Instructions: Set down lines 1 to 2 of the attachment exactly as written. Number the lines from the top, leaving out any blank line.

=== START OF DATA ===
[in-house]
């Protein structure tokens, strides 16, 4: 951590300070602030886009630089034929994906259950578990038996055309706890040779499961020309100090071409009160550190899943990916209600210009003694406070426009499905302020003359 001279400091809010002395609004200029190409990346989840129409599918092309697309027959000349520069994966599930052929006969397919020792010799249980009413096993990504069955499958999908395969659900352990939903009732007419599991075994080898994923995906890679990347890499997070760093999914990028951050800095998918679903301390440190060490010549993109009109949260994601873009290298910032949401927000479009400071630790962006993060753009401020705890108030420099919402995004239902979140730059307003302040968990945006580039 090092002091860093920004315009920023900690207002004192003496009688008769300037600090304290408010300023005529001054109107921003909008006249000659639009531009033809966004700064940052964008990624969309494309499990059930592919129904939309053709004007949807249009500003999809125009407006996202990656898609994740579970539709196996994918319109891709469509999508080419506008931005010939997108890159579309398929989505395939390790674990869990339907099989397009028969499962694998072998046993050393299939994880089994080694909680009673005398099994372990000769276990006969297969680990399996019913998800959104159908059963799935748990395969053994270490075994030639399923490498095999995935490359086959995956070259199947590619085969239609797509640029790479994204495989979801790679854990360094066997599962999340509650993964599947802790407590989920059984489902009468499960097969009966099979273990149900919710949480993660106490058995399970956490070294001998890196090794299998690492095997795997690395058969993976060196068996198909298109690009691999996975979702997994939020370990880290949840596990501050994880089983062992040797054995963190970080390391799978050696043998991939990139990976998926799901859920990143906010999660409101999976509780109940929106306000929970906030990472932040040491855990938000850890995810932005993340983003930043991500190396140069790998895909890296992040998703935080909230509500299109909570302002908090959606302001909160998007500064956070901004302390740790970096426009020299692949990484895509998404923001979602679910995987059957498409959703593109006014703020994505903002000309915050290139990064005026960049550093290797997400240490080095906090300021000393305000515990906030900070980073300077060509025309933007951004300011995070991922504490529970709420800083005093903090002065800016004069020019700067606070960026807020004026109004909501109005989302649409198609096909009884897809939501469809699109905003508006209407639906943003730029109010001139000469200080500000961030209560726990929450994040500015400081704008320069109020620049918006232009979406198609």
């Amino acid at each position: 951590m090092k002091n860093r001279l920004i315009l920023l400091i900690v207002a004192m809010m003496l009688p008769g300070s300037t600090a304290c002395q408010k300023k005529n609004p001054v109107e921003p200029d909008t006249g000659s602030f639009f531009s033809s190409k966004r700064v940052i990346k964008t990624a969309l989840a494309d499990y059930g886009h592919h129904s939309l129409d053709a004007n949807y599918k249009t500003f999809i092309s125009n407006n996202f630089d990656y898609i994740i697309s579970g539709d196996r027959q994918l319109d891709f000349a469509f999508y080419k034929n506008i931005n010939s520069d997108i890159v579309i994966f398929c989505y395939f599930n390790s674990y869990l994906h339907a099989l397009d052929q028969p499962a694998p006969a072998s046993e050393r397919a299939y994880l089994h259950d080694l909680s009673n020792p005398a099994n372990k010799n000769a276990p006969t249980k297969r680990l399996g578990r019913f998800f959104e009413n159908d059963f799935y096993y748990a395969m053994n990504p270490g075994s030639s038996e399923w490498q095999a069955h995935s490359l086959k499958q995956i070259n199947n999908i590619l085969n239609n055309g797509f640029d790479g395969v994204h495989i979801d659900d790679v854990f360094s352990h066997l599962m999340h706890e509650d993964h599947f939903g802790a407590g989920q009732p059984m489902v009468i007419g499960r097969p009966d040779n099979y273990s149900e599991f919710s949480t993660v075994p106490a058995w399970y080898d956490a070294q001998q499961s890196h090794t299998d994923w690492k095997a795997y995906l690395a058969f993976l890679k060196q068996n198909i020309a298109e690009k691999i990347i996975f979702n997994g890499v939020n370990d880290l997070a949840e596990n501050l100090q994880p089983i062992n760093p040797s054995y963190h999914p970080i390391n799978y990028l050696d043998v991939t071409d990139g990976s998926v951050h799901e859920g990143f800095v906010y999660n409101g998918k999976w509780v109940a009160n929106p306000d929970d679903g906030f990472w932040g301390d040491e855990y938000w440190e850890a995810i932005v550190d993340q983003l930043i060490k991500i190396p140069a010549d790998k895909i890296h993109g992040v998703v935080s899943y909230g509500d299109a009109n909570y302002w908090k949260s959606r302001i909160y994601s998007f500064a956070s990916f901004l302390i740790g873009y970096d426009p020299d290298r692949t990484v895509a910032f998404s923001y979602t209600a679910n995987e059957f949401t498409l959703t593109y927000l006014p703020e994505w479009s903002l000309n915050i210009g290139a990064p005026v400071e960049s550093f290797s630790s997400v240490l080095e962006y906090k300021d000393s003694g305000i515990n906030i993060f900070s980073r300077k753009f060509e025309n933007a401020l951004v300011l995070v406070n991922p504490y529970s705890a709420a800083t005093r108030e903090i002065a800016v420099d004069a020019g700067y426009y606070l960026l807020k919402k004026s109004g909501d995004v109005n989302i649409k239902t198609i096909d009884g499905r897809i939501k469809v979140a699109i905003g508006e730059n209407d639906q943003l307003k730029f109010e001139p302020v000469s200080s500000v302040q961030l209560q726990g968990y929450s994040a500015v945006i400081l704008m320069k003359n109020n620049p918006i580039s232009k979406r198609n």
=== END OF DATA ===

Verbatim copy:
[in-house]
């Protein structure tokens, strides 16, 4: 951590300070602030886009630089034929994906259950578990038996055309706890040779499961020309100090071409009160550190899943990916209600210009003694406070426009499905302020003359 001279400091809010002395609004200029190409990346989840129409599918092309697309027959000349520069994966599930052929006969397919020792010799249980009413096993990504069955499958999908395969659900352990939903009732007419599991075994080898994923995906890679990347890499997070760093999914990028951050800095998918679903301390440190060490010549993109009109949260994601873009290298910032949401927000479009400071630790962006993060753009401020705890108030420099919402995004239902979140730059307003302040968990945006580039 090092002091860093920004315009920023900690207002004192003496009688008769300037600090304290408010300023005529001054109107921003909008006249000659639009531009033809966004700064940052964008990624969309494309499990059930592919129904939309053709004007949807249009500003999809125009407006996202990656898609994740579970539709196996994918319109891709469509999508080419506008931005010939997108890159579309398929989505395939390790674990869990339907099989397009028969499962694998072998046993050393299939994880089994080694909680009673005398099994372990000769276990006969297969680990399996019913998800959104159908059963799935748990395969053994270490075994030639399923490498095999995935490359086959995956070259199947590619085969239609797509640029790479994204495989979801790679854990360094066997599962999340509650993964599947802790407590989920059984489902009468499960097969009966099979273990149900919710949480993660106490058995399970956490070294001998890196090794299998690492095997795997690395058969993976060196068996198909298109690009691999996975979702997994939020370990880290949840596990501050994880089983062992040797054995963190970080390391799978050696043998991939990139990976998926799901859920990143906010999660409101999976509780109940929106306000929970906030990472932040040491855990938000850890995810932005993340983003930043991500190396140069790998895909890296992040998703935080909230509500299109909570302002908090959606302001909160998007500064956070901004302390740790970096426009020299692949990484895509998404923001979602679910995987059957498409959703593109006014703020994505903002000309915050290139990064005026960049550093290797997400240490080095906090300021000393305000515990906030900070980073300077060509025309933007951004300011995070991922504490529970709420800083005093903090002065800016004069020019700067606070960026807020004026109004909501109005989302649409198609096909009884897809939501469809699109905003508006209407639906943003730029109010001139000469200080500000961030209560726990929450994040500015400081704008320069109020620049918006232009979406198609």